5. Champion your new case management system and train your staff
You’ve spent a lot of time and effort to adopt your new system. For adoption to be successful company wide, you need to a) provide training to staff, and b) champion the new system. If you expect your staff to hit the ground running, you’ll waste time, effort and cause unnecessary stress to your staff. Providing knowledge about how to use the new software will give your team a better chance of benefiting more quickly. This leads on to championing the new system. Your enthusiasm and leading by example should help increase chances of successful adoption. Be on hand to answer questions about using your new case management system to act out your business processes, provide encouragement and push the benefits of new processes where you can.
By moving away from email to manage your customers – other tools to log other vital information – to a single, adaptive case management system, you can benefit from centralising your communications and business processes.
Do you have any stories about your experience of swapping out your email client for a case management system?
So you’ve hit a brick wall, using pen and paper, or software tools like Excel, MS Access, network folders, email aren’t as scalable as you hoped. Or you discovered, unfortunately, that keeping these assets up to date is a hard task in itself; never mind that you’re not quite sure if your customer data is backed up appropriately.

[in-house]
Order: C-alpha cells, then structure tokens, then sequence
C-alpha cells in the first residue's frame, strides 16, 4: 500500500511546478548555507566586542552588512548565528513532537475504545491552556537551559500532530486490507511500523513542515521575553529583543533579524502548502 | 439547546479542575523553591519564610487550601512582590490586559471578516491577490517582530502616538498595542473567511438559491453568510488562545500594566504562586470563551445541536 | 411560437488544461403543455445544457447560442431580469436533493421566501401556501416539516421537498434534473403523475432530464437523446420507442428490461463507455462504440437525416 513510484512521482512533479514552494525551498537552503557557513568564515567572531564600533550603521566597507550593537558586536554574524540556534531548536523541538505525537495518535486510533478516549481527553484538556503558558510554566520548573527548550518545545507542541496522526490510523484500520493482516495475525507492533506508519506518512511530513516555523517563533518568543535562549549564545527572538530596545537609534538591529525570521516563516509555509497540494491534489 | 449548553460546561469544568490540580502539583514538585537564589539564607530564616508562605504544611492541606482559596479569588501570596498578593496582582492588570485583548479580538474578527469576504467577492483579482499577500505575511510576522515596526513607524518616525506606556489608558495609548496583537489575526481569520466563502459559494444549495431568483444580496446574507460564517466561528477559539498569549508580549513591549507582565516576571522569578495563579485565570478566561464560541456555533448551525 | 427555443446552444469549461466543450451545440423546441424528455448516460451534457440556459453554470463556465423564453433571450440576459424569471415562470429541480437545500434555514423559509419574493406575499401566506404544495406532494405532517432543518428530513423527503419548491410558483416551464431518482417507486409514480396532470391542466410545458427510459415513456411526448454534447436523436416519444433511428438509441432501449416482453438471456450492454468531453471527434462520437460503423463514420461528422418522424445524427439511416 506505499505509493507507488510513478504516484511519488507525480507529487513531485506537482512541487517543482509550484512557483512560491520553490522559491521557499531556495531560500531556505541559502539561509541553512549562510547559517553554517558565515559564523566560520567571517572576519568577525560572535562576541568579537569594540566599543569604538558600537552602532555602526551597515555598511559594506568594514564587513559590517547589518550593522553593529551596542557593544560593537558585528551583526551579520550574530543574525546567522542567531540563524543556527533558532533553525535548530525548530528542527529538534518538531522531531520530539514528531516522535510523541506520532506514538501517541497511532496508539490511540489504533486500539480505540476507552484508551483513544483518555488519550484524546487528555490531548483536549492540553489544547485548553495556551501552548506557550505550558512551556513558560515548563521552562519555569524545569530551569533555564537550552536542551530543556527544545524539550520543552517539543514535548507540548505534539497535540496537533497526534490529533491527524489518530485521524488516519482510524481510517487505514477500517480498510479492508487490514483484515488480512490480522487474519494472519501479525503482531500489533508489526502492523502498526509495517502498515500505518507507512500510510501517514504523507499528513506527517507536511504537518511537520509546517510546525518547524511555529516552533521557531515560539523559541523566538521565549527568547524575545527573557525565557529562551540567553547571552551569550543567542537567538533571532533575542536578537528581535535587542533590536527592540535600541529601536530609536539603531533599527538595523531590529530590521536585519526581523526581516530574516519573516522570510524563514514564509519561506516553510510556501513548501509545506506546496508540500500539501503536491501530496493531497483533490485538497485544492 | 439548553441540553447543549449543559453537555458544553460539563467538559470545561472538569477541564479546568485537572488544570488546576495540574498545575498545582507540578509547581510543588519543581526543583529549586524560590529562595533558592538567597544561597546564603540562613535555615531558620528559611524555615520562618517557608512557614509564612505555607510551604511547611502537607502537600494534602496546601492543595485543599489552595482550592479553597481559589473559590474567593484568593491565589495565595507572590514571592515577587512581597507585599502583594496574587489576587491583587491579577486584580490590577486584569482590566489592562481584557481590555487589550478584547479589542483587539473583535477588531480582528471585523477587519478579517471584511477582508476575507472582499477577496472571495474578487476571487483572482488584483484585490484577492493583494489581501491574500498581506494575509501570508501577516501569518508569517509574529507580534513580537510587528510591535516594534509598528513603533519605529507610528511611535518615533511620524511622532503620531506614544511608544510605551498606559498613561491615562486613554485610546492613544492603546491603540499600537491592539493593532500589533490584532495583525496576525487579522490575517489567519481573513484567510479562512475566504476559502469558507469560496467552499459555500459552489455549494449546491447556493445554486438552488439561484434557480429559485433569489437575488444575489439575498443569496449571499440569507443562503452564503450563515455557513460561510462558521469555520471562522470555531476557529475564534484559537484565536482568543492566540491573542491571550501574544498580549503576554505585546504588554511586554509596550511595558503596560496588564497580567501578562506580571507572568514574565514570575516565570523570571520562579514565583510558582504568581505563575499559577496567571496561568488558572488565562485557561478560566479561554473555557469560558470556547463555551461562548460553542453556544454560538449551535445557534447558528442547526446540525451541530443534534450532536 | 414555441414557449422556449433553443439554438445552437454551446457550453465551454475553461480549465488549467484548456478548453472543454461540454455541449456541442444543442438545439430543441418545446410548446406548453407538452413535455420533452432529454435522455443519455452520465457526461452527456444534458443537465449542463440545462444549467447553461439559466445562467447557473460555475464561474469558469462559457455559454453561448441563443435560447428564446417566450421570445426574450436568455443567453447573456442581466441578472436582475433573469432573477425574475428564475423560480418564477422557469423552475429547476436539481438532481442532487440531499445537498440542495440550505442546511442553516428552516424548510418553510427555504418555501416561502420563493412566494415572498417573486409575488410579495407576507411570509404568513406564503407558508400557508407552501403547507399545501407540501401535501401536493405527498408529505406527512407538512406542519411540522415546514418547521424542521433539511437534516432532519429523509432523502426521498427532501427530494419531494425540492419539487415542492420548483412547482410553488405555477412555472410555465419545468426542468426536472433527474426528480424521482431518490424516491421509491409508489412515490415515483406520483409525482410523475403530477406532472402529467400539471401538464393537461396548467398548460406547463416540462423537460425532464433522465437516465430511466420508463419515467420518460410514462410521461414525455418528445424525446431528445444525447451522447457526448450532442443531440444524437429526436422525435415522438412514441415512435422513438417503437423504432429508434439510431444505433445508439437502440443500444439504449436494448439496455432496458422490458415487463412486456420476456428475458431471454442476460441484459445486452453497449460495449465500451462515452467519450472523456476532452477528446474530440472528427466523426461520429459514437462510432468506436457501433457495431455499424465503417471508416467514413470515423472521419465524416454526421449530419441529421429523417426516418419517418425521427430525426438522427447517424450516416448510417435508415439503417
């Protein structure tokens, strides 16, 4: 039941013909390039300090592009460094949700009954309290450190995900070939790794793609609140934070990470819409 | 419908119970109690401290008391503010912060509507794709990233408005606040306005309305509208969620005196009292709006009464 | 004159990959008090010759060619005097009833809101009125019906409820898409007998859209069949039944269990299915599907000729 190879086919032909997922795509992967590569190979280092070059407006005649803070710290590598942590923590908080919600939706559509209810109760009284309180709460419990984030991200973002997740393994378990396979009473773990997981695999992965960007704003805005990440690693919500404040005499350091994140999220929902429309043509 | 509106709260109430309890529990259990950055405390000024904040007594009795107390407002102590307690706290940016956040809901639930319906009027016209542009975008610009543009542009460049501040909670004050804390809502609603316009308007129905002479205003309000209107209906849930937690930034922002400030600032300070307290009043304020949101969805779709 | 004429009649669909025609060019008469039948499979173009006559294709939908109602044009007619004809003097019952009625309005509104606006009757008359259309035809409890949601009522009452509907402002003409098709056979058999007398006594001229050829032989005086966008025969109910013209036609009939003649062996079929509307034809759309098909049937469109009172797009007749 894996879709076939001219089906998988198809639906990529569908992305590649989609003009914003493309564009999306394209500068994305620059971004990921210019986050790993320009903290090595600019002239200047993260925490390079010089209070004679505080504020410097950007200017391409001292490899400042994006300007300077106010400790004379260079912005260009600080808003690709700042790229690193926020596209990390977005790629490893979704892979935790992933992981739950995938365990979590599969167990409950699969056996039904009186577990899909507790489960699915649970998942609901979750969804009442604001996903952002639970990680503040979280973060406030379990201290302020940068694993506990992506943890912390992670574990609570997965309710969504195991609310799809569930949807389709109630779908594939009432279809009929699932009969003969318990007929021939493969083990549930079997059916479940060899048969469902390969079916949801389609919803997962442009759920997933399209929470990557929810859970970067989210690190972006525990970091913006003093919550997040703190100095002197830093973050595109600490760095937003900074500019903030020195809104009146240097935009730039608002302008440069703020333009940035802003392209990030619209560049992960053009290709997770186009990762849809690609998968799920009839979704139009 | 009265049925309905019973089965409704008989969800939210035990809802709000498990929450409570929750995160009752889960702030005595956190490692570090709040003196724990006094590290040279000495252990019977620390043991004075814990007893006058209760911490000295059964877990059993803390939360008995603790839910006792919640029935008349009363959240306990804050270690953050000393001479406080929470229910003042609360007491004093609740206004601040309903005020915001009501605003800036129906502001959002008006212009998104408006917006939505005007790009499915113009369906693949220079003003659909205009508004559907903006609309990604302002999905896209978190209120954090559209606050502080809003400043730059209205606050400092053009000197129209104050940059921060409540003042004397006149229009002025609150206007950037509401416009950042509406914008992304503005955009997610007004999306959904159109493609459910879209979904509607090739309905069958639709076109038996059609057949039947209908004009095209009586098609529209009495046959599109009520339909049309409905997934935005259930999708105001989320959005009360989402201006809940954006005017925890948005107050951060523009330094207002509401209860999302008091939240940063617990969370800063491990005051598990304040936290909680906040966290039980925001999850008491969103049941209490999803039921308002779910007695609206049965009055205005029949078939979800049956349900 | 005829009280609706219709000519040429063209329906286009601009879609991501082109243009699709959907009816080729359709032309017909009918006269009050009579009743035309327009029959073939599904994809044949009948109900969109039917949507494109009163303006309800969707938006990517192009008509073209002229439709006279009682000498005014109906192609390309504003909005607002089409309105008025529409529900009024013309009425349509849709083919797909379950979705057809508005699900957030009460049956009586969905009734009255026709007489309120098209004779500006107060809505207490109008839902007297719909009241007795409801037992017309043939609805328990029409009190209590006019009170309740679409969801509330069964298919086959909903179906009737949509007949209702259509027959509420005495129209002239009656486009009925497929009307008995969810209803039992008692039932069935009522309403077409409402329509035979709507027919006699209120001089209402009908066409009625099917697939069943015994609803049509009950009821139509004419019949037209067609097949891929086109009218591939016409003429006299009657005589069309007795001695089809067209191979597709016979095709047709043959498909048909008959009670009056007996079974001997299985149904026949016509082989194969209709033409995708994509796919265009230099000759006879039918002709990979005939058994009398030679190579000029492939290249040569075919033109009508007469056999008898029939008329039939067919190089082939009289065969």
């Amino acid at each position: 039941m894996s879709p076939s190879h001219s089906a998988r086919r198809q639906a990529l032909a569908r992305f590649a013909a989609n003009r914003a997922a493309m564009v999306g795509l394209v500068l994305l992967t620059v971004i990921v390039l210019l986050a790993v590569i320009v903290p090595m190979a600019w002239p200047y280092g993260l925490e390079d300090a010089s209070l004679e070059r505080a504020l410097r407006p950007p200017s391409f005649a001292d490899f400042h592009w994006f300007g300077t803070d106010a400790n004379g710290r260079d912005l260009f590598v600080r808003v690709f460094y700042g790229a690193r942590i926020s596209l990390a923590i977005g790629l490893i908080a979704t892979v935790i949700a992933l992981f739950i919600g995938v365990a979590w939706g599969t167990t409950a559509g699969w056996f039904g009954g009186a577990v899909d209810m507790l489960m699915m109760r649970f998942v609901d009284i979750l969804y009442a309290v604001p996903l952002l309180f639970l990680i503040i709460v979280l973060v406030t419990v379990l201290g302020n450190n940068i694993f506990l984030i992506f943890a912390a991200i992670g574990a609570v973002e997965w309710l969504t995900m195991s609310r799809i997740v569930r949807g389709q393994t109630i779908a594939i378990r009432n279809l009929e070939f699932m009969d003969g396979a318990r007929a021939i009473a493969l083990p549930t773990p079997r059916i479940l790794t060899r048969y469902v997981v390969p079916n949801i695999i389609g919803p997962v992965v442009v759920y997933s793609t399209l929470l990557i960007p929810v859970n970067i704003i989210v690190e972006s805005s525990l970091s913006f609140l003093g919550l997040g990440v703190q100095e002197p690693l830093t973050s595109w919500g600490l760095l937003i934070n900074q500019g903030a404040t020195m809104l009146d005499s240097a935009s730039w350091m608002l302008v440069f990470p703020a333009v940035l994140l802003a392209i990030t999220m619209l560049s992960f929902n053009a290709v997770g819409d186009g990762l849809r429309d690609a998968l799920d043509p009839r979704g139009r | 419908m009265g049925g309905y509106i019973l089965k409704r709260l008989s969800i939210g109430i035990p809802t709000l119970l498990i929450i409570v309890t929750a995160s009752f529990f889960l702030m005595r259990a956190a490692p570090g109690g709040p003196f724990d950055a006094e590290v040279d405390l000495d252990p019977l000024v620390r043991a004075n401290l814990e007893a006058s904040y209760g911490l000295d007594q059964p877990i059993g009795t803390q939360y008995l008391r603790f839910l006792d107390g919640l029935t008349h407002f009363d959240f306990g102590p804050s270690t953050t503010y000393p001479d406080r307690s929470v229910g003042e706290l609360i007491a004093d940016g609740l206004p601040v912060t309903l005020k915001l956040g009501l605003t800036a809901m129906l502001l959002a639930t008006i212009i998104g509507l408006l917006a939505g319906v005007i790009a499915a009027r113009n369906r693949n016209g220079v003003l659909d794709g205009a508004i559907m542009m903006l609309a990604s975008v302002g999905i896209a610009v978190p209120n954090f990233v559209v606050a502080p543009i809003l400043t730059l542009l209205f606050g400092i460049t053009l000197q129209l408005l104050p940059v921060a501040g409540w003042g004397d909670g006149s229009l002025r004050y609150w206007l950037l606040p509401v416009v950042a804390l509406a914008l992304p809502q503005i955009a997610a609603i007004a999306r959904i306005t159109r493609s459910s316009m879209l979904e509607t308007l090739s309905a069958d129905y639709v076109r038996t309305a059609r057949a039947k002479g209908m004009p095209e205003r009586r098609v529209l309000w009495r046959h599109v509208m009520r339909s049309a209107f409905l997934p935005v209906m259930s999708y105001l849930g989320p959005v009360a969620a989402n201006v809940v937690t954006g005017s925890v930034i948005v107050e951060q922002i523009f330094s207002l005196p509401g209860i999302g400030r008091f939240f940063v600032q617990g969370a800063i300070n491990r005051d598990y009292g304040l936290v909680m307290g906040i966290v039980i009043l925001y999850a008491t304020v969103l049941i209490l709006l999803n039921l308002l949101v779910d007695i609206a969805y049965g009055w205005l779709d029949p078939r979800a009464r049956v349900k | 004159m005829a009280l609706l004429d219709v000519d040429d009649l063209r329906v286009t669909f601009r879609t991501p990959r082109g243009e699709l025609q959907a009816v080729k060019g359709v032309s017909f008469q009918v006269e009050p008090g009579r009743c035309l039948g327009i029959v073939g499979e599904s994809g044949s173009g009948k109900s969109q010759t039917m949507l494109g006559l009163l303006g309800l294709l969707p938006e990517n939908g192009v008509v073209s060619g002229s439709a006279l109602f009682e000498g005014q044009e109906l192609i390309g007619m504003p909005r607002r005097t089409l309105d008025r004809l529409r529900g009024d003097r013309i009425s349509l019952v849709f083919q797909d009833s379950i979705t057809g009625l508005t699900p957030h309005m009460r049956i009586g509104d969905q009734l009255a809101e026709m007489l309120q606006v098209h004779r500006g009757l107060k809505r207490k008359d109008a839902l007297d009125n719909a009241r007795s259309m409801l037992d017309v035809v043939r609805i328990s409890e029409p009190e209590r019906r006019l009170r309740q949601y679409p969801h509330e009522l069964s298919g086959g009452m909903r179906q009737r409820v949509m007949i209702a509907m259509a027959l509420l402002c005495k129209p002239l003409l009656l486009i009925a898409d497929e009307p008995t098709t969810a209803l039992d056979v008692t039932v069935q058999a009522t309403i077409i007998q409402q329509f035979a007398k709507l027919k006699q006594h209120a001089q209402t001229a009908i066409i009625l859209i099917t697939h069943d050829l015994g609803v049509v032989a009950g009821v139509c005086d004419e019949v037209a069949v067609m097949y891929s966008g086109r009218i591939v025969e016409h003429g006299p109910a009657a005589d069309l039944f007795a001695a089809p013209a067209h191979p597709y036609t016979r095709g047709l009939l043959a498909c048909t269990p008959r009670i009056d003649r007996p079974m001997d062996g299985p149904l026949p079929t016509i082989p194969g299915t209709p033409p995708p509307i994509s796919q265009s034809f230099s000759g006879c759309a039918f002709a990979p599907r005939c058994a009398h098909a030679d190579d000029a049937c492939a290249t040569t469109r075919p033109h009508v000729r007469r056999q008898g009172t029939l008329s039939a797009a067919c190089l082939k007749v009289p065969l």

But, you’ve decided to do something about it. You’ve spoken to your peers, colleagues, friends or consulted Google about what to do; information management, customer management… case management. It looks certain a case management system fits your needs. If it’s information you need to store about a customer and all that surrounds each piece of work, it’s worth implementing a solution to capture, store and access centrally and securely. But which one should you choose? Some systems are targeted at legal services, some at health care, social services, non-profit organisations and HR teams.
As a small to medium business, you need a solution that fits your business. Don’t worry, confusion need not apply as long as you take some time to really consider what your requirements are.
First ask yourself, what features do I need?